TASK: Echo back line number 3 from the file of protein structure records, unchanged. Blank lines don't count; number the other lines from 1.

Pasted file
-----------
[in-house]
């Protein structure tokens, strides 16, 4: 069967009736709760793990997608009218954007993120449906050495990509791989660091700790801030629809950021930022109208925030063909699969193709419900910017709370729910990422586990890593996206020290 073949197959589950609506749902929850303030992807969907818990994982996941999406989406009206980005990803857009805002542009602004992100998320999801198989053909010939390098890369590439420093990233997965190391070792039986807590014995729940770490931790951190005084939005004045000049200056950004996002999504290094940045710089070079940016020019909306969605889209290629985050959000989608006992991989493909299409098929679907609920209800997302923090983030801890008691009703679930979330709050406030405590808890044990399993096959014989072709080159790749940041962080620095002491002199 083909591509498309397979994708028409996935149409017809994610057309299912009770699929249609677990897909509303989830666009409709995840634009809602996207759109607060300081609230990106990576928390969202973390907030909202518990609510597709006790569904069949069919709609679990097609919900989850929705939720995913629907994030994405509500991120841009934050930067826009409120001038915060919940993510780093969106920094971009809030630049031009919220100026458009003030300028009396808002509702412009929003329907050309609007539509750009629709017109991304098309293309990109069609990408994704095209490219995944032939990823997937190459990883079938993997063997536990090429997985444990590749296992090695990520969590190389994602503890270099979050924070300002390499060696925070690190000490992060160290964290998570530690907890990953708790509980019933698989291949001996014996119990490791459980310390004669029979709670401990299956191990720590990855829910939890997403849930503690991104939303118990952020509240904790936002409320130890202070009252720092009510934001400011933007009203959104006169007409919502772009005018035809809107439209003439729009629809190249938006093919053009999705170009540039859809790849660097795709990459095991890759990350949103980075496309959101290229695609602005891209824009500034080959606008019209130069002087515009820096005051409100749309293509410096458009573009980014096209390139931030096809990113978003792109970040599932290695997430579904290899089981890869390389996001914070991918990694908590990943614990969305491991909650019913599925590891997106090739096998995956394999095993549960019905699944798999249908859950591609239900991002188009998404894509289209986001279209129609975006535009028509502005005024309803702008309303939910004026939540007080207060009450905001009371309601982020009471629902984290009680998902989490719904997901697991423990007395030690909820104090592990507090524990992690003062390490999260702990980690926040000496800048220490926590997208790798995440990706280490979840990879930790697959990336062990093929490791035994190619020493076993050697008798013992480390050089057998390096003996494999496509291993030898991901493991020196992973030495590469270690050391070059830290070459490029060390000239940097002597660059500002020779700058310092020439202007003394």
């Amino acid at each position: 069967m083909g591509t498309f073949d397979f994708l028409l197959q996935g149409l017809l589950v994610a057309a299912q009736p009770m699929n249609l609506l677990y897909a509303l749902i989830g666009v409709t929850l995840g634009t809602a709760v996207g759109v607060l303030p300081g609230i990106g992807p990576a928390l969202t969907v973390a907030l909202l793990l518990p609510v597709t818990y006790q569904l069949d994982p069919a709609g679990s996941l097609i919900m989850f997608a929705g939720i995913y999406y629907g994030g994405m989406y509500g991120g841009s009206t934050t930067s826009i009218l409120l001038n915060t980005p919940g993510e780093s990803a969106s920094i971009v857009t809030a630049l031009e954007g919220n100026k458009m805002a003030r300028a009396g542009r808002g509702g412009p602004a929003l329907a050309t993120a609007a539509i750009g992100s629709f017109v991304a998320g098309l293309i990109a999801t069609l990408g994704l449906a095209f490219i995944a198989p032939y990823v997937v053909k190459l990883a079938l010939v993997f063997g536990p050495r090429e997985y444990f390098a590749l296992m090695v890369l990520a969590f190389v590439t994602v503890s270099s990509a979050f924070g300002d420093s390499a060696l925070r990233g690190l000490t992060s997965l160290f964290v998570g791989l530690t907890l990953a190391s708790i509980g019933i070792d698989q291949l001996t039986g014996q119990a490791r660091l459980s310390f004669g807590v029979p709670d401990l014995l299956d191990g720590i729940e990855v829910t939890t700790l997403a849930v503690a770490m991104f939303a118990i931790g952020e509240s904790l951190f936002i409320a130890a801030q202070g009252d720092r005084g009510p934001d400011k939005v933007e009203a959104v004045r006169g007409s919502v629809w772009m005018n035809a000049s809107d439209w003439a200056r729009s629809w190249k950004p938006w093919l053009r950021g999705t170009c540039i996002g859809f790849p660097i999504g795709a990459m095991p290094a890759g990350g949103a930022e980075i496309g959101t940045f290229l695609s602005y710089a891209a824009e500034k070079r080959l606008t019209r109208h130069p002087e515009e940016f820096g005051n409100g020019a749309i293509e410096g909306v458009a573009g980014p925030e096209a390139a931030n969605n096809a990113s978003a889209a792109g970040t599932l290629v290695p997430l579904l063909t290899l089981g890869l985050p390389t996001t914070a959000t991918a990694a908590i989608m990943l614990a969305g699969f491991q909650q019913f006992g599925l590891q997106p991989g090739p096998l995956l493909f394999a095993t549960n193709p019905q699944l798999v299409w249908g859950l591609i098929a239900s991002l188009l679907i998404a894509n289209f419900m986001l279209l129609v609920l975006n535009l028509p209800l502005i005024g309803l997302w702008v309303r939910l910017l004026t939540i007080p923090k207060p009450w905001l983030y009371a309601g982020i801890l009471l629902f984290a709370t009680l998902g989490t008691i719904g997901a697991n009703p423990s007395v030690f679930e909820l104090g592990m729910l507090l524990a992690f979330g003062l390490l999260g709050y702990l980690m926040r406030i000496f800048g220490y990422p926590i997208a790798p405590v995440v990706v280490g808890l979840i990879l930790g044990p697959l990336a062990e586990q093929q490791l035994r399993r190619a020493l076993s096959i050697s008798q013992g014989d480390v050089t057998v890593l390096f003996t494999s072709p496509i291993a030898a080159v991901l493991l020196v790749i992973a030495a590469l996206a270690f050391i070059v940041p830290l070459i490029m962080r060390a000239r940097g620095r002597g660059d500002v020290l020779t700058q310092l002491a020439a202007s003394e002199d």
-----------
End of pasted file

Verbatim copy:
């Amino acid at each position: 069967m083909g591509t498309f073949d397979f994708l028409l197959q996935g149409l017809l589950v994610a057309a299912q009736p009770m699929n249609l609506l677990y897909a509303l749902i989830g666009v409709t929850l995840g634009t809602a709760v996207g759109v607060l303030p300081g609230i990106g992807p990576a928390l969202t969907v973390a907030l909202l793990l518990p609510v597709t818990y006790q569904l069949d994982p069919a709609g679990s996941l097609i919900m989850f997608a929705g939720i995913y999406y629907g994030g994405m989406y509500g991120g841009s009206t934050t930067s826009i009218l409120l001038n915060t980005p919940g993510e780093s990803a969106s920094i971009v857009t809030a630049l031009e954007g919220n100026k458009m805002a003030r300028a009396g542009r808002g509702g412009p602004a929003l329907a050309t993120a609007a539509i750009g992100s629709f017109v991304a998320g098309l293309i990109a999801t069609l990408g994704l449906a095209f490219i995944a198989p032939y990823v997937v053909k190459l990883a079938l010939v993997f063997g536990p050495r090429e997985y444990f390098a590749l296992m090695v890369l990520a969590f190389v590439t994602v503890s270099s990509a979050f924070g300002d420093s390499a060696l925070r990233g690190l000490t992060s997965l160290f964290v998570g791989l530690t907890l990953a190391s708790i509980g019933i070792d698989q291949l001996t039986g014996q119990a490791r660091l459980s310390f004669g807590v029979p709670d401990l014995l299956d191990g720590i729940e990855v829910t939890t700790l997403a849930v503690a770490m991104f939303a118990i931790g952020e509240s904790l951190f936002i409320a130890a801030q202070g009252d720092r005084g009510p934001d400011k939005v933007e009203a959104v004045r006169g007409s919502v629809w772009m005018n035809a000049s809107d439209w003439a200056r729009s629809w190249k950004p938006w093919l053009r950021g999705t170009c540039i996002g859809f790849p660097i999504g795709a990459m095991p290094a890759g990350g949103a930022e980075i496309g959101t940045f290229l695609s602005y710089a891209a824009e500034k070079r080959l606008t019209r109208h130069p002087e515009e940016f820096g005051n409100g020019a749309i293509e410096g909306v458009a573009g980014p925030e096209a390139a931030n969605n096809a990113s978003a889209a792109g970040t599932l290629v290695p997430l579904l063909t290899l089981g890869l985050p390389t996001t914070a959000t991918a990694a908590i989608m990943l614990a969305g699969f491991q909650q019913f006992g599925l590891q997106p991989g090739p096998l995956l493909f394999a095993t549960n193709p019905q699944l798999v299409w249908g859950l591609i098929a239900s991002l188009l679907i998404a894509n289209f419900m986001l279209l129609v609920l975006n535009l028509p209800l502005i005024g309803l997302w702008v309303r939910l910017l004026t939540i007080p923090k207060p009450w905001l983030y009371a309601g982020i801890l009471l629902f984290a709370t009680l998902g989490t008691i719904g997901a697991n009703p423990s007395v030690f679930e909820l104090g592990m729910l507090l524990a992690f979330g003062l390490l999260g709050y702990l980690m926040r406030i000496f800048g220490y990422p926590i997208a790798p405590v995440v990706v280490g808890l979840i990879l930790g044990p697959l990336a062990e586990q093929q490791l035994r399993r190619a020493l076993s096959i050697s008798q013992g014989d480390v050089t057998v890593l390096f003996t494999s072709p496509i291993a030898a080159v991901l493991l020196v790749i992973a030495a590469l996206a270690f050391i070059v940041p830290l070459i490029m962080r060390a000239r940097g620095r002597g660059d500002v020290l020779t700058q310092l002491a020439a202007s003394e002199d």